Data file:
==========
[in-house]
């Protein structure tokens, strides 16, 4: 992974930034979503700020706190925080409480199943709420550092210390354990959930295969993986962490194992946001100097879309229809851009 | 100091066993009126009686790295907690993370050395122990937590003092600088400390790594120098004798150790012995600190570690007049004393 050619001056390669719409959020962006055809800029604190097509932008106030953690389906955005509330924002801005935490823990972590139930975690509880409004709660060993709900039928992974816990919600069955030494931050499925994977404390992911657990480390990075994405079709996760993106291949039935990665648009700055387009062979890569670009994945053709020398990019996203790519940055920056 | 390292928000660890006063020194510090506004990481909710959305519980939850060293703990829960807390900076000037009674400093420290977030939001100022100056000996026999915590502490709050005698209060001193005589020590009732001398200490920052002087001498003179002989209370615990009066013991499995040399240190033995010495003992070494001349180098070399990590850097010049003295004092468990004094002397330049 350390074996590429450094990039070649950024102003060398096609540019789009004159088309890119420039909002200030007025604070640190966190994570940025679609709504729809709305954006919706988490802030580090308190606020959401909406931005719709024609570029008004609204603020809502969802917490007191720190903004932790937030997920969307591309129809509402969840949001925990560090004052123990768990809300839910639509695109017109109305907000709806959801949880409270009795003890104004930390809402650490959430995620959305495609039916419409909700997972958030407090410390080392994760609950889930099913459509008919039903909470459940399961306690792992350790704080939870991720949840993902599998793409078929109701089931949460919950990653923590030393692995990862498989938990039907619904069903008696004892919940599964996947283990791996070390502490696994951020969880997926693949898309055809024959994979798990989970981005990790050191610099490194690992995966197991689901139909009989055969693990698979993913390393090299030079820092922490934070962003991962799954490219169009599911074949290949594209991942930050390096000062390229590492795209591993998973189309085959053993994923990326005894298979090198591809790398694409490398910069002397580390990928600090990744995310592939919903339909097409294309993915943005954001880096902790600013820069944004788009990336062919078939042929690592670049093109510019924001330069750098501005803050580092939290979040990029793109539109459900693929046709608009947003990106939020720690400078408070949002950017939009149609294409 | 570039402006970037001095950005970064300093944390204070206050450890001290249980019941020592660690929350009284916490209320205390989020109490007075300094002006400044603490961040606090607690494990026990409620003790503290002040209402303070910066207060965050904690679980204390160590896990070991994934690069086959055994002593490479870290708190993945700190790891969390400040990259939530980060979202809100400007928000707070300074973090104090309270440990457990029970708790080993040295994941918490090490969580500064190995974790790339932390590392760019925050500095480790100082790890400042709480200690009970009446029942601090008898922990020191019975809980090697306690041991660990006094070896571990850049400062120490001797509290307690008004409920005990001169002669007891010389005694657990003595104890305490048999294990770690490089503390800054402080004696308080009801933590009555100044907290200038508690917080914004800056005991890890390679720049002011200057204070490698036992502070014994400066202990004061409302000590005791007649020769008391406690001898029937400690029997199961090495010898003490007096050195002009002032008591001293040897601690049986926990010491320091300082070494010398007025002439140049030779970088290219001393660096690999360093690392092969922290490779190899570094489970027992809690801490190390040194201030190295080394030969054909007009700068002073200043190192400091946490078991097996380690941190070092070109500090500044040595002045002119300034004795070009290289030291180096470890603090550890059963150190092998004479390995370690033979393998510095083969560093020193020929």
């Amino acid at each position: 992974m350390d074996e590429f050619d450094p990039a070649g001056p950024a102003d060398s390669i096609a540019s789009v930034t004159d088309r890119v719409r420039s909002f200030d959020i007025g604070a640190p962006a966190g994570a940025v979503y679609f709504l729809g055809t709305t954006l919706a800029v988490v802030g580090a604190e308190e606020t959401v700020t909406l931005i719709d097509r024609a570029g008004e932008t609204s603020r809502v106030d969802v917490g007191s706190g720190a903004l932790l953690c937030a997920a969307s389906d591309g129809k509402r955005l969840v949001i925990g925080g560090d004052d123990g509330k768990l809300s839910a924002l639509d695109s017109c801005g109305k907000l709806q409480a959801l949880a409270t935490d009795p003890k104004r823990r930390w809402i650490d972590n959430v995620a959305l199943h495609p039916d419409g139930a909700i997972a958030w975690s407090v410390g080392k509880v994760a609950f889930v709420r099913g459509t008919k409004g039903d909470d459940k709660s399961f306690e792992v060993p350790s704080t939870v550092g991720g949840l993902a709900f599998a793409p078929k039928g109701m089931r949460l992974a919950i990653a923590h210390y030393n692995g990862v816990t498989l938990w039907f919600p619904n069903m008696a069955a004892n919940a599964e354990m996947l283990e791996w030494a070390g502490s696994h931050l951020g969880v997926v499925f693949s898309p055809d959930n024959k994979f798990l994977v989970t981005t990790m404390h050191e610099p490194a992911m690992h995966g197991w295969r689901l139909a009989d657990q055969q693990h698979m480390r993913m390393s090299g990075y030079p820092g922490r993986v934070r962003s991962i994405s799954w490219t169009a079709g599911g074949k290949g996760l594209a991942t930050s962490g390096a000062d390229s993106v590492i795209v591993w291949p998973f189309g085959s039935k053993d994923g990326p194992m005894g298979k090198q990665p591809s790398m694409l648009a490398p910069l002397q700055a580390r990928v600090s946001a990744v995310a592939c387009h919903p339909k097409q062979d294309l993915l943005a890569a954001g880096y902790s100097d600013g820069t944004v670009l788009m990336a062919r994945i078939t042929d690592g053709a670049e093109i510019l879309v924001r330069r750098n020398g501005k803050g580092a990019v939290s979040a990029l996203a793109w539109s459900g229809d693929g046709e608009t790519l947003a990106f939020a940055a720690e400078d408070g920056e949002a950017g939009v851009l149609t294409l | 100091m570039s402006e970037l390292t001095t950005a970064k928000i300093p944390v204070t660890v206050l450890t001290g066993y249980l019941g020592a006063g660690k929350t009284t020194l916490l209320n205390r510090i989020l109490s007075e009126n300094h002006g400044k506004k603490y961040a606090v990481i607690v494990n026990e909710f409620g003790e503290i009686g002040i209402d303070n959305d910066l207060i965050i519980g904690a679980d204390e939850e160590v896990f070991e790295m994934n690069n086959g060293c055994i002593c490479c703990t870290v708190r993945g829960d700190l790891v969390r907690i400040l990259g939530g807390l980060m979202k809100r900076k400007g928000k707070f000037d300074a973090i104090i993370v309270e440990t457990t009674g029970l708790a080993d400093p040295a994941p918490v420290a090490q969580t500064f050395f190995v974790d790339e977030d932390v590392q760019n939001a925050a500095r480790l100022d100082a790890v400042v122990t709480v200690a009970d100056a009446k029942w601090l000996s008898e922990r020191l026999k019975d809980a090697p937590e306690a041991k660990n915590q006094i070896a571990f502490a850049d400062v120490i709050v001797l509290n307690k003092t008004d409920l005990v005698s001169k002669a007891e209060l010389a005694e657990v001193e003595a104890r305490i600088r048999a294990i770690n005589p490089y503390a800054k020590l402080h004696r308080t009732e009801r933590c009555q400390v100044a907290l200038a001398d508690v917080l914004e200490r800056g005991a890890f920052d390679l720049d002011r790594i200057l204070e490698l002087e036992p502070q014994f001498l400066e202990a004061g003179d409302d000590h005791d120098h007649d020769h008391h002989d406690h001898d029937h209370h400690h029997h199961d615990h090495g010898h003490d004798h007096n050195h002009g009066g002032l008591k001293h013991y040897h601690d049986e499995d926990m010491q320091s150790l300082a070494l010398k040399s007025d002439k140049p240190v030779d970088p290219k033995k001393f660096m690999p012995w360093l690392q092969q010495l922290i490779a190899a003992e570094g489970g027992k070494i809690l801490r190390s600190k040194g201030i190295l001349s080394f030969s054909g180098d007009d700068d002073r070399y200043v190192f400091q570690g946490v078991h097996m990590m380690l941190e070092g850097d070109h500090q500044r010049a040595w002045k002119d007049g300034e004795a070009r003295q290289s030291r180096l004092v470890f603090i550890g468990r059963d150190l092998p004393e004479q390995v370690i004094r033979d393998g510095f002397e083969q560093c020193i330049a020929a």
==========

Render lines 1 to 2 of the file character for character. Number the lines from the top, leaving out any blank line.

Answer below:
[in-house]
């Protein structure tokens, strides 16, 4: 992974930034979503700020706190925080409480199943709420550092210390354990959930295969993986962490194992946001100097879309229809851009 | 100091066993009126009686790295907690993370050395122990937590003092600088400390790594120098004798150790012995600190570690007049004393 050619001056390669719409959020962006055809800029604190097509932008106030953690389906955005509330924002801005935490823990972590139930975690509880409004709660060993709900039928992974816990919600069955030494931050499925994977404390992911657990480390990075994405079709996760993106291949039935990665648009700055387009062979890569670009994945053709020398990019996203790519940055920056 | 390292928000660890006063020194510090506004990481909710959305519980939850060293703990829960807390900076000037009674400093420290977030939001100022100056000996026999915590502490709050005698209060001193005589020590009732001398200490920052002087001498003179002989209370615990009066013991499995040399240190033995010495003992070494001349180098070399990590850097010049003295004092468990004094002397330049 350390074996590429450094990039070649950024102003060398096609540019789009004159088309890119420039909002200030007025604070640190966190994570940025679609709504729809709305954006919706988490802030580090308190606020959401909406931005719709024609570029008004609204603020809502969802917490007191720190903004932790937030997920969307591309129809509402969840949001925990560090004052123990768990809300839910639509695109017109109305907000709806959801949880409270009795003890104004930390809402650490959430995620959305495609039916419409909700997972958030407090410390080392994760609950889930099913459509008919039903909470459940399961306690792992350790704080939870991720949840993902599998793409078929109701089931949460919950990653923590030393692995990862498989938990039907619904069903008696004892919940599964996947283990791996070390502490696994951020969880997926693949898309055809024959994979798990989970981005990790050191610099490194690992995966197991689901139909009989055969693990698979993913390393090299030079820092922490934070962003991962799954490219169009599911074949290949594209991942930050390096000062390229590492795209591993998973189309085959053993994923990326005894298979090198591809790398694409490398910069002397580390990928600090990744995310592939919903339909097409294309993915943005954001880096902790600013820069944004788009990336062919078939042929690592670049093109510019924001330069750098501005803050580092939290979040990029793109539109459900693929046709608009947003990106939020720690400078408070949002950017939009149609294409 | 570039402006970037001095950005970064300093944390204070206050450890001290249980019941020592660690929350009284916490209320205390989020109490007075300094002006400044603490961040606090607690494990026990409620003790503290002040209402303070910066207060965050904690679980204390160590896990070991994934690069086959055994002593490479870290708190993945700190790891969390400040990259939530980060979202809100400007928000707070300074973090104090309270440990457990029970708790080993040295994941918490090490969580500064190995974790790339932390590392760019925050500095480790100082790890400042709480200690009970009446029942601090008898922990020191019975809980090697306690041991660990006094070896571990850049400062120490001797509290307690008004409920005990001169002669007891010389005694657990003595104890305490048999294990770690490089503390800054402080004696308080009801933590009555100044907290200038508690917080914004800056005991890890390679720049002011200057204070490698036992502070014994400066202990004061409302000590005791007649020769008391406690001898029937400690029997199961090495010898003490007096050195002009002032008591001293040897601690049986926990010491320091300082070494010398007025002439140049030779970088290219001393660096690999360093690392092969922290490779190899570094489970027992809690801490190390040194201030190295080394030969054909007009700068002073200043190192400091946490078991097996380690941190070092070109500090500044040595002045002119300034004795070009290289030291180096470890603090550890059963150190092998004479390995370690033979393998510095083969560093020193020929």